Jaipur Literature Festival: Remembering Cheb-I-Sabbah
It was a magical winter’s night at the foothills of Amber Fort. The wine never seemed to stop flowing and our feet never stopped moving to the music. The year was 2012 at the Writer’s Ball, Jaipur Literature Festival . DJ Cheb-I-Sabbah had the who’s who of the literary world grooving to his beats dressed in bright sherwanis and shawls. It was the last time he performed at the Literary Carnival. Chebi passed away on November 6, 2013.
A legendary figure in the global electronic music circuit with a career spanning over four decades, Cheb-I-Sabbah’s sounds found home at this global event. He was bringing cutting edge music to the festival, to a new audience eventually opening their minds to fresh music and paving way for a new generation of electronic and alternative musicians in India.
He left an everlasting impact on the festival crowd and crew. In honour of his work, the Jaipur Literature Festival is putting together a tribute night for Chebi at the 2014 gathering. While the festival has been an international voice for Indian and global musicians, offering them a stage to connect with newer and wider audiences, Chebi was among the first few to represent these sounds.
Chebi Ji has been a powerful influence not only in the electronic music scene but in many musical genres […] He gained popularity through his albums released with Six Degrees records which displayed his unique style combining Indian classical, devotional, African and Middle eastern music with traditional dance rhythms and electronica. I believe he created an outstanding body of work that has been cherished all over the world. His mastery has also been acknowledged by some of the greatest musicians out there” reflected Tapan Raj from the Midival Punditz.
For William Dalrymple, festival director/travel writer and historian, it was Chebi’s album Krishna Lila that turned him into an instant fan. When the music stage became official in 2007 at JLF, three years after the launch of the festival, Chebi performed for the first time: ”he rocked the music stage. He became an annual fixture at the Writer’s Ball and played every year except in 2013. He would have the whole crowd dancing. His music was sophisticated, very cleverly put together. Even when he was ill in 2011 and 2012 and looked a bit like an old Jewish Gandhi, his music was as powerful as ever.”
Treading the fine line between contemporary and traditional; mixing new-age beats with authentic classical Indian, Middle Eastern and Arabic influences – Chebi’s approach to bringing people into the future fold of sounds was very well thought out. JLF for their part have been pushing the same idea thus planting the seed for many new generation artists to grow.
The Midival Punditz are one of the bands playing on the memorial night. The others include Karsh Kale and Gods Robots. “We are still trying to figure the entire list of musicians who will be present that night. But, we will definitely be performing the song, ‘Young of the morning’ that Karsh, Gaurav and I composed for Chebi Ji when he passed away,” notes Tapan. Chebi has touched so many lives in so many different ways and for Tapan his sense of humour stands out. “I remember how he always made fun of Gaurav and me and said ‘What kind of Pundits are you guys? Drinking beer and eating burgers’…he was a strict vegetarian,” he remembers.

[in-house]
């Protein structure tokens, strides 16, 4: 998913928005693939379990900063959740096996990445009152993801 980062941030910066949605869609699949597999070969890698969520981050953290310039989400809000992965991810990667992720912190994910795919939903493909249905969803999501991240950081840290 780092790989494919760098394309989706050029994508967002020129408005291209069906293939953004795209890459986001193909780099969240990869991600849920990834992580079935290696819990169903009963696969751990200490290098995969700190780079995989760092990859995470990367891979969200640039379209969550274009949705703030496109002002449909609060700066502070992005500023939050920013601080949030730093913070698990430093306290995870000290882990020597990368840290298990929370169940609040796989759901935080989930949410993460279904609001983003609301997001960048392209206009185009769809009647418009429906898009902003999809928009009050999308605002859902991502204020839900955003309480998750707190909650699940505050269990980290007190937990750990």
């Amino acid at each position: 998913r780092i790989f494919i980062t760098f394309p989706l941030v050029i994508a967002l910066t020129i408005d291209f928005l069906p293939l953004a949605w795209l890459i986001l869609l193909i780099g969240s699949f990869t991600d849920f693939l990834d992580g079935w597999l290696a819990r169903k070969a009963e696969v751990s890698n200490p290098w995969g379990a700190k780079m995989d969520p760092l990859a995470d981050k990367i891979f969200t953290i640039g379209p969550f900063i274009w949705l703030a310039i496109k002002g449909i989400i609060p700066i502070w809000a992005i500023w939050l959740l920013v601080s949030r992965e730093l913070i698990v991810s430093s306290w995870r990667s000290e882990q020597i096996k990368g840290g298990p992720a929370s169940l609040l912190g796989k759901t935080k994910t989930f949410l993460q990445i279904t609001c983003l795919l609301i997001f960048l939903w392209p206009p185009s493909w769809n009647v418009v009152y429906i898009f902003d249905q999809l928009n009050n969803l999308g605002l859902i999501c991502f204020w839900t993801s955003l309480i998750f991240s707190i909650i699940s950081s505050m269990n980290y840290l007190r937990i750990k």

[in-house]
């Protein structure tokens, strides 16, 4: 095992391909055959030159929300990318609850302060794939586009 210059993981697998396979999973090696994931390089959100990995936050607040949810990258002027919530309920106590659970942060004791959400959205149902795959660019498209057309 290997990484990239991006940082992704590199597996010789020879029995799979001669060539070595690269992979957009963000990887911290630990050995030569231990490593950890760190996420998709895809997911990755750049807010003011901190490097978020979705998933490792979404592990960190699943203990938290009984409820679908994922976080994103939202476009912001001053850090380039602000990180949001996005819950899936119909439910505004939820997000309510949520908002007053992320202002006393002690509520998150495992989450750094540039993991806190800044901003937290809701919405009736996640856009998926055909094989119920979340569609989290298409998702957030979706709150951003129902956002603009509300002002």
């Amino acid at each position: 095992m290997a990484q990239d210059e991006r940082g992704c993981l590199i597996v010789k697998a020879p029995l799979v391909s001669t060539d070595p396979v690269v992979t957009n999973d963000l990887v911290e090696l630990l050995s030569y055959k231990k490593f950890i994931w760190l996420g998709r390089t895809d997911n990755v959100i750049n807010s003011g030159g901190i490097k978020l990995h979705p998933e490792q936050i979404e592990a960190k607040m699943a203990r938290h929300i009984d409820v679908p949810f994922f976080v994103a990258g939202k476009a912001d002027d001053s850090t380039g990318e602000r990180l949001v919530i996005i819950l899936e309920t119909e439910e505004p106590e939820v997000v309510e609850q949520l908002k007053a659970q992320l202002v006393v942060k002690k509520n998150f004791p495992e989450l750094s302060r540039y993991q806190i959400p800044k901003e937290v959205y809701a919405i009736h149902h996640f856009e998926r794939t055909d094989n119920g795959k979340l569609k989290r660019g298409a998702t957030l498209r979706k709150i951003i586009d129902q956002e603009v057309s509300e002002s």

After its inception in 2004, the festival has grown a million fold and earned international recognition. William who programs the festival is an avid music collector and is constantly digging for fresh sounds. This reflects strongly on the line-up. “I brought out Asian underground sounds – artists such as Transglobal Underground, Badmarsh and Shri who played in 2007, Kash (Kale) and Anoushka (Shankar) in 2008, Susheela Raman who collaborated with the Paban Das Baul Natascha Atlas, Chebi-I-Sabbah who collaborated with Rajasthani folk musicians have all been a part of the festival,” says William
Some of the most renowned global artists have debuted in India at the festival including 1 Giant Leap, Dub Collosus and Natascha Atlas; the Grammy Award winning band Tinariwen from Mali is the highlight this year. India is bubbling with independent music festivals, a truly important time for music and musicians in the country. What makes JLF special is the huge international exposure it gives Indian artists. The audience is a mix of intellectuals, literary aficionados, writers and culture experts; not something one would see at an electronic or a rock music festival, at least not in so many numbers.
“We started with 4,000 people in the first year. Last year the footfall was a 2,50,000. So it’s getting bigger and bigger.” According to William, it’s the spirit of the festival that attracts them: “we are not here to make money but to promote great talent which is our privilege and I think people respond to that. It has been called one of the top 5 music festivals by reputed magazines such as Songlines although it is a literary carnival,” laughs William adding that there are more and more young people flocking to the festival. “We are still running on a shoestring budget for the music stage which is one of the biggest hurdles,” he adds.
With a great line up both literary and musically, this festival is definitely one of the few that has the courage to invite musicians from different genres to perform for an eclectic crowd, at the same time giving the audience a taste of both the traditional and the ever-evolving sounds of India.
Jaipur Literature Festival
17-21 January 2014
JLF Music Stage (Jaipur- Hotel Clarks Amer, Jawaharlal Nehru Marg, jaipur, Rajasthan)
Artists performing this year:
The Kutle Khan Project featuring Colleena & Queen Harish
written by Shri K